Home Health News As vaccine arrives in Alabama, healthcare workers divided on whether to take it – al.com

As vaccine arrives in Alabama, healthcare workers divided on whether to take it – al.com

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Healthcare workers are at the front of the line to get the COVID-19 vaccine, as Alabama plans to give the injections as early as next week.

But even among medical workers, some say they won’t take it.

“I will probably observe for a while before I jump on board,” said Rebecca Willis, a nursing professor at Jefferson State Community College in Birmingham, noting that the vaccine companies have not had time to test long-term effects.

Willis is far from alone. According to the CDC, just 63 percent of healthcare workers are willing to get vaccinated. In Alabama, the numbers may be lower. An early poll of hospital staff showed 50 percent would take a vaccine at both USA Health in Mobile and East Alabama Medical Center in Opelika.

The FDA has approved a Pfizer vaccine, and Moderna’s vaccine is up for approval later this month. Worldwide trials found that both vaccines are safe and have rates of efficacy around 95 percent.

For some, the unprecedented speed of vaccine development gives them pause. Alabama Health Officer Dr. Scott Harris said the process was expedited due to the worldwide pandemic, but there were no scientific shortcuts.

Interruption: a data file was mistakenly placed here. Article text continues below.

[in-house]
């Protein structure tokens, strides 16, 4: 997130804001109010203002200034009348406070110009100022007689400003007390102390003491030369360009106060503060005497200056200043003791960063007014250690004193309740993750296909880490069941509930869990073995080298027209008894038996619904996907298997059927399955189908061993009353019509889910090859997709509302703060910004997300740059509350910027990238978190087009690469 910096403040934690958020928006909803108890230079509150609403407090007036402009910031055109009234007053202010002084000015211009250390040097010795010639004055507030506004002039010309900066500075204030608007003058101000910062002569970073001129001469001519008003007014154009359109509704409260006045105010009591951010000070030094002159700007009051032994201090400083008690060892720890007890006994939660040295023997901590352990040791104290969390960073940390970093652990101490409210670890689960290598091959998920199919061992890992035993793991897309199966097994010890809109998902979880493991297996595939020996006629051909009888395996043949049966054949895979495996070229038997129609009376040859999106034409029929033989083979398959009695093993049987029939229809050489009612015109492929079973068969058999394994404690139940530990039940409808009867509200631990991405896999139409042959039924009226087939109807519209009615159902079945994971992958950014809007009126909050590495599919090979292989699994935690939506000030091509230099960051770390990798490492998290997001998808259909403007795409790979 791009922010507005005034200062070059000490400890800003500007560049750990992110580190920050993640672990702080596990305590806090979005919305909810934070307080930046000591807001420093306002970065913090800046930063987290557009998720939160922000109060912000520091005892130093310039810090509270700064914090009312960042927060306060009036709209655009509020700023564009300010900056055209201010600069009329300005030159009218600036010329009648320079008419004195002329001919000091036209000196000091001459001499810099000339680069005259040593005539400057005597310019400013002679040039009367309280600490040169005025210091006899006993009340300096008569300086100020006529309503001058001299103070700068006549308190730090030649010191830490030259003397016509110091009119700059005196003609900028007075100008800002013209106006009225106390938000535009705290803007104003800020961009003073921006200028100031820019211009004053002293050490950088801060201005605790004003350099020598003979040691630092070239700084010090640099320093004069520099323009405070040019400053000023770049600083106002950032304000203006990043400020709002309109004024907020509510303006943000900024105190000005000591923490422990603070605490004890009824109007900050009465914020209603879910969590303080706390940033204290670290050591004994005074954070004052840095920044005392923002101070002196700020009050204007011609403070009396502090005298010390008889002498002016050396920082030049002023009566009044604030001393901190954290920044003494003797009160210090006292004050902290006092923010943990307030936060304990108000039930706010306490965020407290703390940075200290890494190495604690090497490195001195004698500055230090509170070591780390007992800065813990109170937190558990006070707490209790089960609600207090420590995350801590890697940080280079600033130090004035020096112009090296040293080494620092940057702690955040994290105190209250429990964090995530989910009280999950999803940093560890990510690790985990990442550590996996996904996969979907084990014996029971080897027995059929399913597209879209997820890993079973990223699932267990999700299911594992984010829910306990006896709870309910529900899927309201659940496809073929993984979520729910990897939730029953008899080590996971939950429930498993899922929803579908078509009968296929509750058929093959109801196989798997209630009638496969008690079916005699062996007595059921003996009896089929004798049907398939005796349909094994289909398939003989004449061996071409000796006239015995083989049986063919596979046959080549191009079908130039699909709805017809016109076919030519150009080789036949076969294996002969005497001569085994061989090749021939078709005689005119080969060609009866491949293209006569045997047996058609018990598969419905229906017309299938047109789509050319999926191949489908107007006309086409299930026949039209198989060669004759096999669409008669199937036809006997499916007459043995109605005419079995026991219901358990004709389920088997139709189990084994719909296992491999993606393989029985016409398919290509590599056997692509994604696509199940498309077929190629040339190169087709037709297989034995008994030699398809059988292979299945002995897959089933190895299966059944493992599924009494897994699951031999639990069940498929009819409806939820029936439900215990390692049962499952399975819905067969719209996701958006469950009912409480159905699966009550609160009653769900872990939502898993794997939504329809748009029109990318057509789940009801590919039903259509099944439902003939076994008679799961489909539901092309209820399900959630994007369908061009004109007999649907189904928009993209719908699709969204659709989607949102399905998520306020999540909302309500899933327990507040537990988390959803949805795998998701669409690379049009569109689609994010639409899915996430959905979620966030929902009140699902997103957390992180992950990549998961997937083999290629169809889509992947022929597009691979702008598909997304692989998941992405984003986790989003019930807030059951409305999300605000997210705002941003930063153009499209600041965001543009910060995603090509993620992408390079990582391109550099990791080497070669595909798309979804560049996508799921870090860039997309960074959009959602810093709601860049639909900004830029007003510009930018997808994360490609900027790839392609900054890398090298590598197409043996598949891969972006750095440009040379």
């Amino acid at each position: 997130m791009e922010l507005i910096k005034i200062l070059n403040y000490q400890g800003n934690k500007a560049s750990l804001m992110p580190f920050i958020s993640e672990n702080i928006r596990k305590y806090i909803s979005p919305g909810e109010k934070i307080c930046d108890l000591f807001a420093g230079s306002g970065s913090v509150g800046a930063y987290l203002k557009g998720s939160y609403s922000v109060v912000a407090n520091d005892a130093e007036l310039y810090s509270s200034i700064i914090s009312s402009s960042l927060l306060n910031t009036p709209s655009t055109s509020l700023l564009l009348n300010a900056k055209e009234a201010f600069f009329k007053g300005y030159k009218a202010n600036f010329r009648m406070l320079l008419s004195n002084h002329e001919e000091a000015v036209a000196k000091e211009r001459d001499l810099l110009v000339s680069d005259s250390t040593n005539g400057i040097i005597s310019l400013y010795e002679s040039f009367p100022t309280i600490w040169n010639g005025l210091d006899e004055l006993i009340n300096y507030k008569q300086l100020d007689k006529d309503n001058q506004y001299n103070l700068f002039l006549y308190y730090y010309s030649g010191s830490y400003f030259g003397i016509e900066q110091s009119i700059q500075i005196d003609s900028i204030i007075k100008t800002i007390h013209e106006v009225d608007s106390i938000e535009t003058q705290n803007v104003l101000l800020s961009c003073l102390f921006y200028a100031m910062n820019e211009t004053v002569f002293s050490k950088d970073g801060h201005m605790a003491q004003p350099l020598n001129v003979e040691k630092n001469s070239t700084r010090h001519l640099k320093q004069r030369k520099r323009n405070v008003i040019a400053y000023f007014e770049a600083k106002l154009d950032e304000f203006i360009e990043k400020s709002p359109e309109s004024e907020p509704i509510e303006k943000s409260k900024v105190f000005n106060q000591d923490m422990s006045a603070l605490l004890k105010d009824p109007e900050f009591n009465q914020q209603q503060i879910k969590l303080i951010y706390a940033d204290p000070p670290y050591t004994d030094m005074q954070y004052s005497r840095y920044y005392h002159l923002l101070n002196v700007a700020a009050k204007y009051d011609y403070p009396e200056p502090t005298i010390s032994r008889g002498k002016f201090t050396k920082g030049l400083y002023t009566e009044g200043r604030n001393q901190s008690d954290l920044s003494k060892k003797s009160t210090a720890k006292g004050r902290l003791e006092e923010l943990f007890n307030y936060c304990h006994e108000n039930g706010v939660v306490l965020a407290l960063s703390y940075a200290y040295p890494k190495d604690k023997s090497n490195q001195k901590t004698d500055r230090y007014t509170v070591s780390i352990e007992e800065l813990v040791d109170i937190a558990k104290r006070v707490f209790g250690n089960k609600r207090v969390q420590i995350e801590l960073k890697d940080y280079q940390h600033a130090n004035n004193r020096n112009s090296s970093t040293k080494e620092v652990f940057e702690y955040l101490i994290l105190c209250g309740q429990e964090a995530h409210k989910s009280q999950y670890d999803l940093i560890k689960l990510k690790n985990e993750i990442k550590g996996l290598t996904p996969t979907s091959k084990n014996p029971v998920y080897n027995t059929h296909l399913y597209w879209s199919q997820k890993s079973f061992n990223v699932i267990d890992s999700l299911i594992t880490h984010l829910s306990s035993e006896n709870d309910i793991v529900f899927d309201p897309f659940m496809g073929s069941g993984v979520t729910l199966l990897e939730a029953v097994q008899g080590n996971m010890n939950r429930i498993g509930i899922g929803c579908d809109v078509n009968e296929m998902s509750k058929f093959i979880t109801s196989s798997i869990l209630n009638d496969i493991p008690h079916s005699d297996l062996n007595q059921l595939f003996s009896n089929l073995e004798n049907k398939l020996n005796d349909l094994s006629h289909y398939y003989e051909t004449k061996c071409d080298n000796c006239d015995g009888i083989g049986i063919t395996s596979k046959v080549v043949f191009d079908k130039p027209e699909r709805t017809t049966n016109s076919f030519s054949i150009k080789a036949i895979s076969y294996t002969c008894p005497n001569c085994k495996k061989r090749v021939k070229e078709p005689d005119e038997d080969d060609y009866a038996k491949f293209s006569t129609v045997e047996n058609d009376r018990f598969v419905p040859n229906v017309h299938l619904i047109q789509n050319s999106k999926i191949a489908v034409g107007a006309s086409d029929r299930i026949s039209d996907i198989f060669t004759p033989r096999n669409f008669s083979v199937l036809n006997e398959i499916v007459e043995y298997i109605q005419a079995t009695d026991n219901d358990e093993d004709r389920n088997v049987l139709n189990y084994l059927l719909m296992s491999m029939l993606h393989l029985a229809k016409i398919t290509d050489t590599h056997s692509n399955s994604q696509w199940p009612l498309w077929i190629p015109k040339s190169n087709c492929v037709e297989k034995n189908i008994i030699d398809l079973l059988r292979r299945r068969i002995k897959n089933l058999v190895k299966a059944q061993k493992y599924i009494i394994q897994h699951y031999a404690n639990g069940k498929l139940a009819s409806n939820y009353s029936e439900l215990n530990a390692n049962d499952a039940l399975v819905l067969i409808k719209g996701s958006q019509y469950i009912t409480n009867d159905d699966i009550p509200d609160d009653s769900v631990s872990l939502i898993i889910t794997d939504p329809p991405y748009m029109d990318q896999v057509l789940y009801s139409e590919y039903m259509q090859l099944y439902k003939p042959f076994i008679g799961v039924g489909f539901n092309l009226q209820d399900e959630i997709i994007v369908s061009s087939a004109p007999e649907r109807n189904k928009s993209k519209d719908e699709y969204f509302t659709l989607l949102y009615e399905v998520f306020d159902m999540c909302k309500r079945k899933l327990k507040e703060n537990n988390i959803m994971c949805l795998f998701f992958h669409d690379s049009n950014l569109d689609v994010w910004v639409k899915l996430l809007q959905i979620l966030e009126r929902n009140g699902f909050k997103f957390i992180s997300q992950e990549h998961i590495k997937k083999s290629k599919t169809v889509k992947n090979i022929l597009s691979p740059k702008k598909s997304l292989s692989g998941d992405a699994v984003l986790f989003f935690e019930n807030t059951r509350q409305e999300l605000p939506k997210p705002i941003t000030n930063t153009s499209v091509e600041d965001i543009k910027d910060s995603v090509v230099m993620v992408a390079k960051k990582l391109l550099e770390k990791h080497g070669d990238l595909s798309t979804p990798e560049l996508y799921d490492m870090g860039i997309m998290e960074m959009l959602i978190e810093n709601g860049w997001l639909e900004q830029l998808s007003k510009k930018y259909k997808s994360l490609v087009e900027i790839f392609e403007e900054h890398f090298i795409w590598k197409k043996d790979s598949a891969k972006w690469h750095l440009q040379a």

“The reason this process has happened so quickly is that these vaccine manufacturers are doing a lot of things in parallel all at the same time that normally they would do one at a time,” said Dr. Harris.

He plans to take the vaccine, as do Dr. Fauci and several former U.S. presidents.

So does Katie Colbert.

“Somebody has to be first,” said Colbert. “If I can do something to help, I’m that kind of person. I’m always going to be the first one to reach out to help when it’s needed.”

Colbert is a nurse based in the Gulf Shores area who travels for short-term assignments at nursing homes. In the early days of the pandemic, she watched with despair as COVID-19 spread like wildfire among her elderly patients.

“Each day we lost a minimum of one resident every night,” she said of a month-long job in Indiana. At another assignment in Colorado, half of her residents caught the disease. Some did not survive. “It was horrific to watch,” she said.

That’s part of why Colbert is eager to get a COVID-19 vaccine at her next home in Florida, where she traveled on Friday.

But Willis, the nursing professor, said she is listening to a gut feeling about the unknowns. She wants to watch how others do. “I’m a little bit more of a critical thinker, and so I always like to look before I leap,” she said of the FDA approval process.

Rebecca Willis

Rebecca Willis is a professor of nursing at Jefferson State Community College

Pfizer and Moderna vaccines rely on a new technology that’s been in development for years using MRNA, or messenger RNA, to teach the body how to fight COVID-19 without injecting a live virus, as vaccines normally do.

Stephanie Horton, who works in a neo-natal care unit at St. Vincent’s Hospital in Birmingham, said she also is not ready to take something so new.